Ensuring continuous global supply amid inevitable turbulence and uncertainty – Merilee Kern

With considerable disruptions brought on by COVID-19 and escalating inflation, supply chain resilience is more critical than ever before. The unforeseen pandemic has presented a range of challenges that many supply chains were clearly unprepared for.

Labour shortages, shipping cost surges, new patterns of production and consumption have all played key roles in disrupting business logistics, upending markets, industries and whole economies in the process.

In its wake are logistics, procurement and other supply chain professionals who continue to suffer stress and chaos on the front line, as they scramble to react to newly exposed systemic weaknesses and vulnerabilities.

President and CEO of Bristlecone Nirav Patel urges: “In order to prepare against unforeseen and inevitable turbulent events ahead, it’s important to take proactive measures to identify the most inherently fragile areas within a supply chain.” Bristlecone is a leading provider of connected logistics solutions and part of the Mahindra Group, which is valued at US$ 19 billion.

He adds: “In this post-pandemic era, we need to challenge conventional thinking and pursue digital innovation on a much larger and more significant scale. Embracing emerging technologies such as AI and SAP integration can transform and fortify companies with an appropriate level of resilience and agility, to defend against future crises and unforeseen challenges.”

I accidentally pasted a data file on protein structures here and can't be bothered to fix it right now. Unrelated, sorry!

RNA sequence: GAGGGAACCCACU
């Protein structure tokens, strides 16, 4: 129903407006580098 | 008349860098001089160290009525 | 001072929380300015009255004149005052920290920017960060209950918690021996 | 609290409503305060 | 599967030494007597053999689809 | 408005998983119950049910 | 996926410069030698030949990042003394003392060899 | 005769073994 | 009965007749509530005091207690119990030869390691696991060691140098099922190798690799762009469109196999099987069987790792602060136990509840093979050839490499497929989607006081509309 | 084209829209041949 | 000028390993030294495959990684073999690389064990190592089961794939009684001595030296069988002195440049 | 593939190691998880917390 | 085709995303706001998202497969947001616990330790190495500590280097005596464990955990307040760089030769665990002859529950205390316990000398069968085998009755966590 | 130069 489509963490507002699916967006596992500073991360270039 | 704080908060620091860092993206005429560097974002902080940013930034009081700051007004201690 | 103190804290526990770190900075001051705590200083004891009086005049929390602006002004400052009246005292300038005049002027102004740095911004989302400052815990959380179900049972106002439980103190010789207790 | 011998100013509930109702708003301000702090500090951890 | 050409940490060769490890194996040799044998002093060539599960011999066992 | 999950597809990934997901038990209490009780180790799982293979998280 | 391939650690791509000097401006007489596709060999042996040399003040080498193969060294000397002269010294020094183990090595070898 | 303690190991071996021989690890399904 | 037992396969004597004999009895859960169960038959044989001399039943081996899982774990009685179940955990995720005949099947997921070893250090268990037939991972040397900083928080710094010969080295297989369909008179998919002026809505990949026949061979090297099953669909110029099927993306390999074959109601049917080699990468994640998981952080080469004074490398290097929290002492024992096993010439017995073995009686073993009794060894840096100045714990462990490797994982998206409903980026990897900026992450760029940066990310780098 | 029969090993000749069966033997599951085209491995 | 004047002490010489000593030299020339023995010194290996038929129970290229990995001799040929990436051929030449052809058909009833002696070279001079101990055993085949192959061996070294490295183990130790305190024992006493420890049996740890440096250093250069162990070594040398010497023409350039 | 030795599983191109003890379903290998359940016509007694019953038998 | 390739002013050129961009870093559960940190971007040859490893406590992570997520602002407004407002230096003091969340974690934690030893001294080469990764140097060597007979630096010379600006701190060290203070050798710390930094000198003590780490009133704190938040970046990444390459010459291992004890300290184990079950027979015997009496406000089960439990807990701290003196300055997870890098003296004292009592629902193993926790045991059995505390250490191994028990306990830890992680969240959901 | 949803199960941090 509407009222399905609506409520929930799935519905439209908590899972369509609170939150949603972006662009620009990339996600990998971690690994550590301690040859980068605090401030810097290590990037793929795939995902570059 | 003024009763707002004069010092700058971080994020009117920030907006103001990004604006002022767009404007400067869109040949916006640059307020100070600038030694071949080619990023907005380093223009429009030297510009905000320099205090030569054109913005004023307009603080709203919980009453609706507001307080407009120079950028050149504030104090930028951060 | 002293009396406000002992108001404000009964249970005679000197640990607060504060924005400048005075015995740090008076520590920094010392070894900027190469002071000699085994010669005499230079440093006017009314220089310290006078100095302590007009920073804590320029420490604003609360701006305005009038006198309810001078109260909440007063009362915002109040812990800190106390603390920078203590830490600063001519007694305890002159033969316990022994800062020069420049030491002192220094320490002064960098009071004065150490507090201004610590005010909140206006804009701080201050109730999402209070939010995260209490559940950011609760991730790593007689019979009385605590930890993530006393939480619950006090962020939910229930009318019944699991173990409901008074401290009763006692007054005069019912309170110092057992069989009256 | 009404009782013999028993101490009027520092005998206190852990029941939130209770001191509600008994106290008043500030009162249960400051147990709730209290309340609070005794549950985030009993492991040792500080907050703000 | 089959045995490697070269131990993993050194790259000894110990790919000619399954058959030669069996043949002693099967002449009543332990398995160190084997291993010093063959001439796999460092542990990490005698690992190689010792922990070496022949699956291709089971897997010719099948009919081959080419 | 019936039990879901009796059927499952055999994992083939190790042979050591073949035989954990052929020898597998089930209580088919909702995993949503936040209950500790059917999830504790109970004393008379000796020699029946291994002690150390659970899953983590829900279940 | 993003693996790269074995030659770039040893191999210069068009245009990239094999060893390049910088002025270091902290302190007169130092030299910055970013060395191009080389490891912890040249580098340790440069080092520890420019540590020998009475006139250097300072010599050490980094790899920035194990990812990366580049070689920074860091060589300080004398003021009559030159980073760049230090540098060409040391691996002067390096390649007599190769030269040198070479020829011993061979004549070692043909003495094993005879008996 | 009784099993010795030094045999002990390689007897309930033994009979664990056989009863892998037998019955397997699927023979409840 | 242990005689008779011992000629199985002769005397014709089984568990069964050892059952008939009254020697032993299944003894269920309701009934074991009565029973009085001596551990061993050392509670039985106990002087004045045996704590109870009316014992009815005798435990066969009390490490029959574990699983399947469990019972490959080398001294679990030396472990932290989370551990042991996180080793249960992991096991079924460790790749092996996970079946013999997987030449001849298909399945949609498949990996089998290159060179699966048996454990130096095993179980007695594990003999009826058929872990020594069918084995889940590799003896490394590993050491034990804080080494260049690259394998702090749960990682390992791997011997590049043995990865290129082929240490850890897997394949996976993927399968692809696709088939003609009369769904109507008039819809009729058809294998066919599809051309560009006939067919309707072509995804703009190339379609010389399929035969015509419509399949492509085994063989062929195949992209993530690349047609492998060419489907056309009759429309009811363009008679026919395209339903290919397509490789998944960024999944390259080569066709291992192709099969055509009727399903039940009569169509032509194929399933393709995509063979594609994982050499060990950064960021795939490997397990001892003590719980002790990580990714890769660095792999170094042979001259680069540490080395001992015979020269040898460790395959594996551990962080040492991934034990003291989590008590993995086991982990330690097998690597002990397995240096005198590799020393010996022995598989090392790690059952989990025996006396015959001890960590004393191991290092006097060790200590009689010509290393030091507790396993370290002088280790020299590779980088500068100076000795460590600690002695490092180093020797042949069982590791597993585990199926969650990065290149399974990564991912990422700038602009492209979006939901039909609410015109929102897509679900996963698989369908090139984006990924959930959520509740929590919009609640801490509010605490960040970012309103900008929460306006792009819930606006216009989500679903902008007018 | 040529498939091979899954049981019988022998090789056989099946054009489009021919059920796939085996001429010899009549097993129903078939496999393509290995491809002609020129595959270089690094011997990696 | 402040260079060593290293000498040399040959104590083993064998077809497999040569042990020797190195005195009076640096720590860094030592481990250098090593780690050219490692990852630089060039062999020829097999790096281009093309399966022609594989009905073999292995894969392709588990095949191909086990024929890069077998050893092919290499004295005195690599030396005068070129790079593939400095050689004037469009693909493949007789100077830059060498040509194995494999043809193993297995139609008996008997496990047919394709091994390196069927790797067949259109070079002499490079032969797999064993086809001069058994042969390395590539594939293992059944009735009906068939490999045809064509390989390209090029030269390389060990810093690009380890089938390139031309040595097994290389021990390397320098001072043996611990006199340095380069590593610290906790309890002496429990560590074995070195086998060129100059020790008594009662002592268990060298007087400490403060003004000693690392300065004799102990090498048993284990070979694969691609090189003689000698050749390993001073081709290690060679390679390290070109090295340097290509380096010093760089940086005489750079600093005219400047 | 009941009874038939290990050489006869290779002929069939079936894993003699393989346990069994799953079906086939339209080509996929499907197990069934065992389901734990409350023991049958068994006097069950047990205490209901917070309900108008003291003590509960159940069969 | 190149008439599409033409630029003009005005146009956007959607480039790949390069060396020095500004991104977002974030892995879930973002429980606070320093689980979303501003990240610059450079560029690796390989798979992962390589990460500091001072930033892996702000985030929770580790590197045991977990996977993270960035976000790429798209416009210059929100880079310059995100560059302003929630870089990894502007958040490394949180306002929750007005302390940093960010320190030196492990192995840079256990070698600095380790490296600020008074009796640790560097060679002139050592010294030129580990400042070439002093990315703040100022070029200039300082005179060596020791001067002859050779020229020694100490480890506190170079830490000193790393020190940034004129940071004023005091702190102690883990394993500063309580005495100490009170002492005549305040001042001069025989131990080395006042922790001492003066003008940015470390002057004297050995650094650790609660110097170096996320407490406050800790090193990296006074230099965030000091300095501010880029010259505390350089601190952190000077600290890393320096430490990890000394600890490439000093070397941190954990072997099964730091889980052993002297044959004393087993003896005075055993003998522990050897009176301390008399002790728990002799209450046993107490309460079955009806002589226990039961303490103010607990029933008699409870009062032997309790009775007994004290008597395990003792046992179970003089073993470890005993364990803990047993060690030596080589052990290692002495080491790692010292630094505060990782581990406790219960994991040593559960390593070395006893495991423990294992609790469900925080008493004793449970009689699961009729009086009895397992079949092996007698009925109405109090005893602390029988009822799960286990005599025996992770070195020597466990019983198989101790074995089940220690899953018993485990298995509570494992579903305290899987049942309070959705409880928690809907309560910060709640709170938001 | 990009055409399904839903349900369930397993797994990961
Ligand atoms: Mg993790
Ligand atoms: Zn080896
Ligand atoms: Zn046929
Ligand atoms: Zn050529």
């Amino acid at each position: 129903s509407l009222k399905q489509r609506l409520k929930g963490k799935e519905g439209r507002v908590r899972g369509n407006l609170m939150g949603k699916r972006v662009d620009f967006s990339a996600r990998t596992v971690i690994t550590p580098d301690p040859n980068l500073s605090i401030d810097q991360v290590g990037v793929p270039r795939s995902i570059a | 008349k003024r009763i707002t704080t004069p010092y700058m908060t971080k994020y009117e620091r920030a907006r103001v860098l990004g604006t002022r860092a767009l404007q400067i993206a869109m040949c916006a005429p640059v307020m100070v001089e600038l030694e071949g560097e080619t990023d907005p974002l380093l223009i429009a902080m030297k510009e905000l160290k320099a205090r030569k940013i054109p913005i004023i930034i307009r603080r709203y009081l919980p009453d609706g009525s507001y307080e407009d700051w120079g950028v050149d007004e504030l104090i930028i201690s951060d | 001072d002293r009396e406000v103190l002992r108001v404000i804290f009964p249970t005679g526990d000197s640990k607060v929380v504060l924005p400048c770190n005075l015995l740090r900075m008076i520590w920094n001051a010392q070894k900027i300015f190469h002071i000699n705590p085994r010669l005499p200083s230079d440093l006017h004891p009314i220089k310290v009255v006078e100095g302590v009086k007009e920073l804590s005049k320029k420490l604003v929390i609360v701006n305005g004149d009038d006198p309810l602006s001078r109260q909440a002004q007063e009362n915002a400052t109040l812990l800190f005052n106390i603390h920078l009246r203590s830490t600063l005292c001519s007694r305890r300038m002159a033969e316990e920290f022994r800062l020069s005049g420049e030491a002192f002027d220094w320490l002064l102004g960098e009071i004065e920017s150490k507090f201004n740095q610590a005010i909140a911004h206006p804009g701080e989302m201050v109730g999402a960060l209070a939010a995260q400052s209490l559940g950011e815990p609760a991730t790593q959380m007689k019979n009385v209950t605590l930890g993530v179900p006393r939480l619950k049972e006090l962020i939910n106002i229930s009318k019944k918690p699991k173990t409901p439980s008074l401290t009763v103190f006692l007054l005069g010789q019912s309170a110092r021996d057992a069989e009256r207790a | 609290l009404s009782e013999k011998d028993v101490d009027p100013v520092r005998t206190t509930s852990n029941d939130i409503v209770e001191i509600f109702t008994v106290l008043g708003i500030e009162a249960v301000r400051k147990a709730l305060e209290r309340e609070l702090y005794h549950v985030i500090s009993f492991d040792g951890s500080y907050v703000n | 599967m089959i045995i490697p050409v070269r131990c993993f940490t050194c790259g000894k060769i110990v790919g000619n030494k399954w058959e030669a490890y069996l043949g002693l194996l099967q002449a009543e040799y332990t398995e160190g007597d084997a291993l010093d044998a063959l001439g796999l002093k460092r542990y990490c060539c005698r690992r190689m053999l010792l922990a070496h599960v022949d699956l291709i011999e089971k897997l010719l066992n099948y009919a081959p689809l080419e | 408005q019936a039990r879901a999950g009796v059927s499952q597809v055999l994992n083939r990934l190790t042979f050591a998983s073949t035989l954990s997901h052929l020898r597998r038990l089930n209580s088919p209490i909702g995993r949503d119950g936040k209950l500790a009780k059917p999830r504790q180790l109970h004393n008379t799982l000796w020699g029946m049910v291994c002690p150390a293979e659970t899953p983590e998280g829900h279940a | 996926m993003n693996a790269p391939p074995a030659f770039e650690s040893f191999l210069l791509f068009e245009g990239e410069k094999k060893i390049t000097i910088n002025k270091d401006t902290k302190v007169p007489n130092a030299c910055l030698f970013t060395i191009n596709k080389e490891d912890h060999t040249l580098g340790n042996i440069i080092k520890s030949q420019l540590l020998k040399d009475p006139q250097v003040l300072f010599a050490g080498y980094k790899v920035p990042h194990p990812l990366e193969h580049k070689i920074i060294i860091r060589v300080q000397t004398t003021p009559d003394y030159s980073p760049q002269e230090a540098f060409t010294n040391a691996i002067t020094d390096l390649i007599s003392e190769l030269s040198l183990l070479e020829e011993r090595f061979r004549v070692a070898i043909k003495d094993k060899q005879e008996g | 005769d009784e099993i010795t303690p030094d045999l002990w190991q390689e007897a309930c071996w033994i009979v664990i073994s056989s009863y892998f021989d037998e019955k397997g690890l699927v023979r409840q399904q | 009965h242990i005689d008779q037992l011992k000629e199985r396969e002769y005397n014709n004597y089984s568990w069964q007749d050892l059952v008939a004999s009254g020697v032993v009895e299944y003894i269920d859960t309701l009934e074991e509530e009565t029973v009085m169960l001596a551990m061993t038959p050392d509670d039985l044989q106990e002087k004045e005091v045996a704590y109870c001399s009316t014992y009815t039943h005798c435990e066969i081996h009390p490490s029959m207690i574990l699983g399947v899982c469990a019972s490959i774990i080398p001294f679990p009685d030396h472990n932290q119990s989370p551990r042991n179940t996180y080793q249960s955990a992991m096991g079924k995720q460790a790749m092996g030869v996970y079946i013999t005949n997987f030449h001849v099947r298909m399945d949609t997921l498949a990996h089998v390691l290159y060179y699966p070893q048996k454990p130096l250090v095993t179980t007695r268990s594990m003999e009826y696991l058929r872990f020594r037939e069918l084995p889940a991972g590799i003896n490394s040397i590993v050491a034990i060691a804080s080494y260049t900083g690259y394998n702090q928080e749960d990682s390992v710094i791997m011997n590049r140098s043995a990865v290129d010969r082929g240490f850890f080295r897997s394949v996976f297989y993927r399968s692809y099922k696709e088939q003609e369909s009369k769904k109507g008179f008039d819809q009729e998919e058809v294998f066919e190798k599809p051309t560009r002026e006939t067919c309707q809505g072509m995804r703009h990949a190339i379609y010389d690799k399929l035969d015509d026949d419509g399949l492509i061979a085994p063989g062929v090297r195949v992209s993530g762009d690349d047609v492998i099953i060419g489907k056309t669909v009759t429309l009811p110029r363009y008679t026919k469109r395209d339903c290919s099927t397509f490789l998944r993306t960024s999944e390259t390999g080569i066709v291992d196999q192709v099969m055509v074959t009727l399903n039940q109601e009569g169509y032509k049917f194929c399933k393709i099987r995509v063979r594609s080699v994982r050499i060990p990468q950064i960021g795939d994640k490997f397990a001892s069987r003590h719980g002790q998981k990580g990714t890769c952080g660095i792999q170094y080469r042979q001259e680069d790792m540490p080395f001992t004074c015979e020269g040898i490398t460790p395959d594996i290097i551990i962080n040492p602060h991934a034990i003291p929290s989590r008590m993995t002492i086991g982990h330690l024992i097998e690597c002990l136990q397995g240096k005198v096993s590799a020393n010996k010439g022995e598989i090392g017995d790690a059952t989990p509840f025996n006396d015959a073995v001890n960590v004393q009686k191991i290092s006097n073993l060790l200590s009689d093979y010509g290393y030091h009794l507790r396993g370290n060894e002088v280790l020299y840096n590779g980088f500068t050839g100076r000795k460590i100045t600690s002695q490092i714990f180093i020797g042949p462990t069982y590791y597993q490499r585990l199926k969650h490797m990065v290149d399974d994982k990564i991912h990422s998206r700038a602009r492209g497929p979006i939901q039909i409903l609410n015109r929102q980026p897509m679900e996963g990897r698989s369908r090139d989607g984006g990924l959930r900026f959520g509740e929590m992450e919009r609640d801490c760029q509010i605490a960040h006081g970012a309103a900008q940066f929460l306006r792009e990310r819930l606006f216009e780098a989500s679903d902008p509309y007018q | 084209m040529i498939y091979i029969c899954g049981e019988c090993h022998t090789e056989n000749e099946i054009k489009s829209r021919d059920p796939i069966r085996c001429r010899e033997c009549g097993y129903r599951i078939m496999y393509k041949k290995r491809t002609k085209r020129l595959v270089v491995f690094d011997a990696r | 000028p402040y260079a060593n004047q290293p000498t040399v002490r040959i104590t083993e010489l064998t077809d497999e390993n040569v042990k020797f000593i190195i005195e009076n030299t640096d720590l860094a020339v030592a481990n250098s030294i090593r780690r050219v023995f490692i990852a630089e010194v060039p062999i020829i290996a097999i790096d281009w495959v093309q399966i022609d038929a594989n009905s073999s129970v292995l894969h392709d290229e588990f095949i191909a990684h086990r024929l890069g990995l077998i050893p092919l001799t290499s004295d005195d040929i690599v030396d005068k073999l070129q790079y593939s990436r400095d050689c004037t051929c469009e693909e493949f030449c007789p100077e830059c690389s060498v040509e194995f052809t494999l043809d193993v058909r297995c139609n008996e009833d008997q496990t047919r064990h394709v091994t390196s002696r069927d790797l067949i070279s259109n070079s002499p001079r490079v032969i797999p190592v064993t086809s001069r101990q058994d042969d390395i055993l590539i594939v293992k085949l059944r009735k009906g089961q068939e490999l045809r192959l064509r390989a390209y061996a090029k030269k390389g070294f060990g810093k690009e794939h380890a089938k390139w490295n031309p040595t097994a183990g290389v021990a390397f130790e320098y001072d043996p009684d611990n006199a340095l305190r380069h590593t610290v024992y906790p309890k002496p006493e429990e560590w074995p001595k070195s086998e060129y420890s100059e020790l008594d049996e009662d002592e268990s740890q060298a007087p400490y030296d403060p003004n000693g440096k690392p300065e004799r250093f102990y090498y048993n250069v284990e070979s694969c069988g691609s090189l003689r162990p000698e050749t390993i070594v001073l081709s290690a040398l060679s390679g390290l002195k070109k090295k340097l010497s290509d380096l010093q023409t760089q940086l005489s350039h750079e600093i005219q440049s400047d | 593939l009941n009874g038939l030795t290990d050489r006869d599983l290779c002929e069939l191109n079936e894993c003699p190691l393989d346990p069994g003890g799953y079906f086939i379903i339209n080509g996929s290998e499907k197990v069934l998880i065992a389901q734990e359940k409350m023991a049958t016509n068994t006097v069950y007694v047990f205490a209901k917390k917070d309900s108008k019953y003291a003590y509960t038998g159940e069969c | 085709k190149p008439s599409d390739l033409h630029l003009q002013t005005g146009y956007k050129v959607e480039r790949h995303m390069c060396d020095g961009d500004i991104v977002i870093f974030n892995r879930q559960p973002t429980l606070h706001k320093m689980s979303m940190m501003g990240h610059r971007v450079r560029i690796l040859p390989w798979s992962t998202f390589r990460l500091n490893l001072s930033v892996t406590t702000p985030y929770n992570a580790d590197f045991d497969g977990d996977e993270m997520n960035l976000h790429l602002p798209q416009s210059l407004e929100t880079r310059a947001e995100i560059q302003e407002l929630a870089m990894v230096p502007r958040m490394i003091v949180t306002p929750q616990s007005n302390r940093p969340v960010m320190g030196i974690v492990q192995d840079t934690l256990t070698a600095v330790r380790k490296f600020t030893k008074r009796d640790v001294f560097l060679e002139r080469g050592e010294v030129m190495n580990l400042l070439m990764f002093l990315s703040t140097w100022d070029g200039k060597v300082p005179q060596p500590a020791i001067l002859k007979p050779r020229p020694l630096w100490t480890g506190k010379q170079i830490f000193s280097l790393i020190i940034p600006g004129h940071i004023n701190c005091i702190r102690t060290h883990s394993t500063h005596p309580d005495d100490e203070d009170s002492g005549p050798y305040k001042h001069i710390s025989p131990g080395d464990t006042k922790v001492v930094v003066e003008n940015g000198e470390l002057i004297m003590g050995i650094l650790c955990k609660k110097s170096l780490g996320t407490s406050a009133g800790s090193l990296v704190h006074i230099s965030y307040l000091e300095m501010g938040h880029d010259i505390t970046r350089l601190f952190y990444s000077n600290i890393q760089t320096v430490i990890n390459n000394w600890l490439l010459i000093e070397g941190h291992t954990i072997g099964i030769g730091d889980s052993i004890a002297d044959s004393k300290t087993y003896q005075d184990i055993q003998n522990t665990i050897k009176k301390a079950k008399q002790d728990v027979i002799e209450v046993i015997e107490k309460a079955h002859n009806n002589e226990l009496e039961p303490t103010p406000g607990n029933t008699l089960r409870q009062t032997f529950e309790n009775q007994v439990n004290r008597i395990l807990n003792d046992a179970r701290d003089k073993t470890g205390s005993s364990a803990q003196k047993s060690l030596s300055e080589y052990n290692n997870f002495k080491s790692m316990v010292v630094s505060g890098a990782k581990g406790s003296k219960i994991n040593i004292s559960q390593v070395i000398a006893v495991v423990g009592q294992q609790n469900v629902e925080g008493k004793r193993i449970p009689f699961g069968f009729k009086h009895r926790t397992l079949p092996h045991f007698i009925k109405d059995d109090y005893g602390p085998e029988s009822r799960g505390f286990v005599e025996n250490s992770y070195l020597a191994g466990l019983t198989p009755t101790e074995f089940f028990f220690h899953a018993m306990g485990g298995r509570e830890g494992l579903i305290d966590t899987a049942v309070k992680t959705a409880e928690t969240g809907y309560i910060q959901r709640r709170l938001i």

COMMON RISKS While there are numerous reasons why supply chains are disrupted, there are a few main culprits.

External factors such as natural disasters, economic turmoil and geopolitical instability impact supply chain performance in many unsavoury ways, such as damaged transport infrastructure, cancelled deliveries and demolished inventory – all of which can lead to unbalanced supply and demand.

Issues within the value chain (the process that begins with a business receiving raw materials and then selling the finished product to consumers) could create a bullwhip effect where small fluctuations in initial operations can lead to even greater negative effects across the entire supply chain. Value chain triggers include labour disputes, limited supplier cash flow, manufacturing accidents and so on.

When troubles arise internally in key areas of a business such as breaches in the finance, IT or HR divisions, core operations will struggle to function and that will impede the company at large.

DIGITAL REPLICAS Since supply chain threats such as these remain omnipresent with regional, national and global implications, it has become an imperative for organisations to employ digital tools for enhanced automation, visibility and resiliency.

Here are three digital strategies that leaders can implement.

Digital twins are digital replicas of physical supply chains. They integrate with a company’s systems to provide real-time insights on any sudden disruptions in a supply chain’s performance level and enable supply chain management to be more proactive than reactive.

These replicas also help companies mitigate environmental risks by immediately notifying them of natural disasters or other external forces that can harm supply chains’ efficiency.